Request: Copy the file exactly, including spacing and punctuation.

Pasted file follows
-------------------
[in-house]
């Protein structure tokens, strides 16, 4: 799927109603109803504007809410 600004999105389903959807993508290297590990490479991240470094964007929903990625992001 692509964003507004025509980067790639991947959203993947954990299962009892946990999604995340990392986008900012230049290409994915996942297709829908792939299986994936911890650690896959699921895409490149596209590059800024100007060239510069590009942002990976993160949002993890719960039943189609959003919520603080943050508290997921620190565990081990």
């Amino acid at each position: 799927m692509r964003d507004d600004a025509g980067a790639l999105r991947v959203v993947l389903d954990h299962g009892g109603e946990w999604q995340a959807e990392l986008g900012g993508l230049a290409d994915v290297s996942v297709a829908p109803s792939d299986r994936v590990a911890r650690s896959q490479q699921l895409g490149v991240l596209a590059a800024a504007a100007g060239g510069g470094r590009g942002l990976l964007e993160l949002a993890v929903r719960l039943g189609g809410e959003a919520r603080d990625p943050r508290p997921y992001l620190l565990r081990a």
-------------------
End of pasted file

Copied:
[in-house]
């Protein structure tokens, strides 16, 4: 799927109603109803504007809410 600004999105389903959807993508290297590990490479991240470094964007929903990625992001 692509964003507004025509980067790639991947959203993947954990299962009892946990999604995340990392986008900012230049290409994915996942297709829908792939299986994936911890650690896959699921895409490149596209590059800024100007060239510069590009942002990976993160949002993890719960039943189609959003919520603080943050508290997921620190565990081990």
């Amino acid at each position: 799927m692509r964003d507004d600004a025509g980067a790639l999105r991947v959203v993947l389903d954990h299962g009892g109603e946990w999604q995340a959807e990392l986008g900012g993508l230049a290409d994915v290297s996942v297709a829908p109803s792939d299986r994936v590990a911890r650690s896959q490479q699921l895409g490149v991240l596209a590059a800024a504007a100007g060239g510069g470094r590009g942002l990976l964007e993160l949002a993890v929903r719960l039943g189609g809410e959003a919520r603080d990625p943050r508290p997921y992001l620190l565990r081990a």